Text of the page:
The U.S. government posted a record decline in federal deficits in fiscal 2022, as surging tax revenue and waning pandemic spending helped cut the budget gap in half.
The annual budget shortfall totaled $1.37 trillion, compared to $2.77 trillion in the previous fiscal year, the Treasury Department said Friday. That’s due in part to record high tax receipts, which jumped last year thanks to a strong economy that drew more people into the labor market, pushing up the amount the government collected in individual and corporate taxes. Federal spending also declined, as fewer people collected jobless benefits and other pandemic-related programs wound down.
“Today’s joint budget statement provides further evidence of our historic economic recovery, driven by our vaccination effort and the American Rescue Plan,” Treasury Secretary Janet Yellen said in a statement.
But the deficit wasn’t as small as the $1 trillion that White House officials had forecast in August, primarily because of higher spending on education that reflected President Joe Biden’s student debt-forgiveness program, which the Congressional Budget Office has estimated will cost $400 billion.
The Biden administration for months has touted the sharp drop in budget deficits as evidence that the president’s economic policies are strengthening the economy and improving the fiscal outlook, and used it to push back against GOP criticism that the president is piling on government debt.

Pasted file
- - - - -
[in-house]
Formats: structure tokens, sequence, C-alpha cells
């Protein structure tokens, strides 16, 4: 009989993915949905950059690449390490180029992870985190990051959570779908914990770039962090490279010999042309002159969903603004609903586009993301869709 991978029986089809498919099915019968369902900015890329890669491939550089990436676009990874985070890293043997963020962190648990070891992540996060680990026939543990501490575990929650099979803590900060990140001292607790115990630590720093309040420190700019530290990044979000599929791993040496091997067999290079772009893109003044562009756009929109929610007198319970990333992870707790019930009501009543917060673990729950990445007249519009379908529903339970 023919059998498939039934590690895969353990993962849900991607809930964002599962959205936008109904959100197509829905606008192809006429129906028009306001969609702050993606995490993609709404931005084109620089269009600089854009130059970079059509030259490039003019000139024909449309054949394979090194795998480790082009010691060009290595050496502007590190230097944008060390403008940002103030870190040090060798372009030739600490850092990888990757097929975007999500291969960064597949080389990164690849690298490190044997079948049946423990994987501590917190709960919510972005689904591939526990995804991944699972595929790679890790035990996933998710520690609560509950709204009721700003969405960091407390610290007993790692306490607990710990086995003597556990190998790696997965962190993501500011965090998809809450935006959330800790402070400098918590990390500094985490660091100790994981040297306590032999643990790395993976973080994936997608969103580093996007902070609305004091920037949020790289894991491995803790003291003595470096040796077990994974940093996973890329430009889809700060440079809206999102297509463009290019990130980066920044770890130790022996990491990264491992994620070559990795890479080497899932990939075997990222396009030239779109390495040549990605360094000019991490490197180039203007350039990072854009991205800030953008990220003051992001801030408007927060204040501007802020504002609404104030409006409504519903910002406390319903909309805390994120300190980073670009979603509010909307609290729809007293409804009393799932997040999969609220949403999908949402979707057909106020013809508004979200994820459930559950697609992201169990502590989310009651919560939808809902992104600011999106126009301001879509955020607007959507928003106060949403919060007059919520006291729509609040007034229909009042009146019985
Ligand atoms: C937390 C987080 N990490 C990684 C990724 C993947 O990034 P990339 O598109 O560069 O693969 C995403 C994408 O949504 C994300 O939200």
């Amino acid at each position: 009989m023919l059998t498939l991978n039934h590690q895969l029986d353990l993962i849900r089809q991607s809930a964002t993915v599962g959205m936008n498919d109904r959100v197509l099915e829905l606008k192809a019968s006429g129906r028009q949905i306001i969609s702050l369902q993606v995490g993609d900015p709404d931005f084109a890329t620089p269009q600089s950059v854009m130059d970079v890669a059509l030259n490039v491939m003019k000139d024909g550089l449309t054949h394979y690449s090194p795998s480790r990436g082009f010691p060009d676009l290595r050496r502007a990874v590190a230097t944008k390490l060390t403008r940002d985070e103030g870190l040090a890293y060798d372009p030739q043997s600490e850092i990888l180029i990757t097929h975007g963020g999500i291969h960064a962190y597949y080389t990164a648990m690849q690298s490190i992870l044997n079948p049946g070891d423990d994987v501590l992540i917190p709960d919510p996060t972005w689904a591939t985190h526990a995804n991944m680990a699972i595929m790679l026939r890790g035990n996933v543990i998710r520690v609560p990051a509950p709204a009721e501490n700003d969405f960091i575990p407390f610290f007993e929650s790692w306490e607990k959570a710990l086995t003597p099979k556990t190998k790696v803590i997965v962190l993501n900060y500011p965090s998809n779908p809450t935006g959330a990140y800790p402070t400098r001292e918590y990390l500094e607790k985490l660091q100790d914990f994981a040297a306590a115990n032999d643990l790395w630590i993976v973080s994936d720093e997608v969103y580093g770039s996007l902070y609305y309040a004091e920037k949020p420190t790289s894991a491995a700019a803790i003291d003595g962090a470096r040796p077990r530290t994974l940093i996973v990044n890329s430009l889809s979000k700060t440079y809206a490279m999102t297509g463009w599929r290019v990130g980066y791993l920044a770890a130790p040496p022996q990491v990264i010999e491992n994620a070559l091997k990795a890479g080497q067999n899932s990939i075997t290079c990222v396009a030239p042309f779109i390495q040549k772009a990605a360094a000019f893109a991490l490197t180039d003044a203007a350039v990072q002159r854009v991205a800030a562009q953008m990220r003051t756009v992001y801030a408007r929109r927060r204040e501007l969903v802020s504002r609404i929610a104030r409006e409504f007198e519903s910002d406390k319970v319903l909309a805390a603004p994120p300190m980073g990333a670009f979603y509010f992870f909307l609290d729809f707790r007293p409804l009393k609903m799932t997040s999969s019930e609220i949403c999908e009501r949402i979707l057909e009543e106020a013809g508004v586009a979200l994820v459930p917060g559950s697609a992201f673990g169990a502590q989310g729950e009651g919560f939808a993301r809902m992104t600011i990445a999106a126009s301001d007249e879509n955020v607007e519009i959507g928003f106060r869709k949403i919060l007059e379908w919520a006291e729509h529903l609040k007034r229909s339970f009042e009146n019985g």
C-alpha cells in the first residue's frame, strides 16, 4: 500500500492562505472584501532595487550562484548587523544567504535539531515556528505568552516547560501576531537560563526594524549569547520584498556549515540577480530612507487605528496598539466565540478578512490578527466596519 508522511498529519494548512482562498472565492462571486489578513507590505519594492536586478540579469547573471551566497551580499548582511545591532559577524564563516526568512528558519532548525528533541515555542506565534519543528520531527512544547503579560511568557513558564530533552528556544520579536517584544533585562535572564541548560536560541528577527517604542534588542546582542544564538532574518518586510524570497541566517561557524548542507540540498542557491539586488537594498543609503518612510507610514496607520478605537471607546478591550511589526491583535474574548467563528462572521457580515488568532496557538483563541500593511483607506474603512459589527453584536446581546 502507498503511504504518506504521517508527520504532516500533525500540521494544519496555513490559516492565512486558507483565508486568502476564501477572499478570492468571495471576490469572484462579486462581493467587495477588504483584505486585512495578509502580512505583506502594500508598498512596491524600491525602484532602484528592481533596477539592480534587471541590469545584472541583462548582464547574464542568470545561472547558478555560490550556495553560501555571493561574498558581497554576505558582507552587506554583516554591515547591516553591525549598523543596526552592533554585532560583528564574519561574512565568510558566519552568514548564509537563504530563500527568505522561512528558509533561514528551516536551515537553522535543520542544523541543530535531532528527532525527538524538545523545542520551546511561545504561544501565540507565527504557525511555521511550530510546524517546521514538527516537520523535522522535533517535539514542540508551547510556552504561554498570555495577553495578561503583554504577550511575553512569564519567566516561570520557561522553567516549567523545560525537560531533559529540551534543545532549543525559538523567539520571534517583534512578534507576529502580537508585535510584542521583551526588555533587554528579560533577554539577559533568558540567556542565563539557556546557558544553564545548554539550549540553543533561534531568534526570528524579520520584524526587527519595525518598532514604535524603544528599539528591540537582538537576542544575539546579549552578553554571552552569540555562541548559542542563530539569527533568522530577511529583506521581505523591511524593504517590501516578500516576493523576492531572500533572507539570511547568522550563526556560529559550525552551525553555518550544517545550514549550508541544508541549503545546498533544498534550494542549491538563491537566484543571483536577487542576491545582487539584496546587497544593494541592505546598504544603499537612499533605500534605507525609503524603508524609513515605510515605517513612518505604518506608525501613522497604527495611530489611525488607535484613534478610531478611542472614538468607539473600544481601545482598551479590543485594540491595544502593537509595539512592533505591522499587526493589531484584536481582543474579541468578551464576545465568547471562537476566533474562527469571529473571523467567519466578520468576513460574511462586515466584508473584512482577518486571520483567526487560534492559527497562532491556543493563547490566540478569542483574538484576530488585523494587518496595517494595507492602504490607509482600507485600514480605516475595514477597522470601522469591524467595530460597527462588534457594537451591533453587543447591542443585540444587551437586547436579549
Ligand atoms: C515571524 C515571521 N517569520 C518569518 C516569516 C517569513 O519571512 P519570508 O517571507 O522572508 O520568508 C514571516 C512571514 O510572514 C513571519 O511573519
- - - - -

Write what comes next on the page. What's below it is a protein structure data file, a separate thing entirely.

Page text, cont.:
Deficits as a share of the economy fell to 5.5 percent in the fiscal year that ended Sept. 30, down from 12.3 percent in fiscal 2021 but still higher than in 2019, before the pandemic.
But critics say the administration is taking too much credit for the deficit drop. The Committee for a Responsible Federal Budget attributed the decline entirely to shrinking or expiring spending programs enacted during the pandemic.
Federal spending fell by $550 billion, an 8 percent decline from the previous fiscal year, driven by lower spending by the Small Business Administration, the Labor Department and the Department of Housing and Urban Development. That’s a record decrease, and the first decline since 2013, when government spending fell by $84 billion, Treasury officials said.
Tax receipts jumped by a whopping $850 billion to $4.9 trillion, a 21 percent increase from last year. Taxes withheld from people’s paychecks climbed 14 percent, thanks to increasing wages and employment.
Non-withheld receipts rose 37 percent, reflecting in part last year’s run-up in the stock market. Corporate receipts climbed 14 percent, the agency said.
Brian Faler contributed to this report.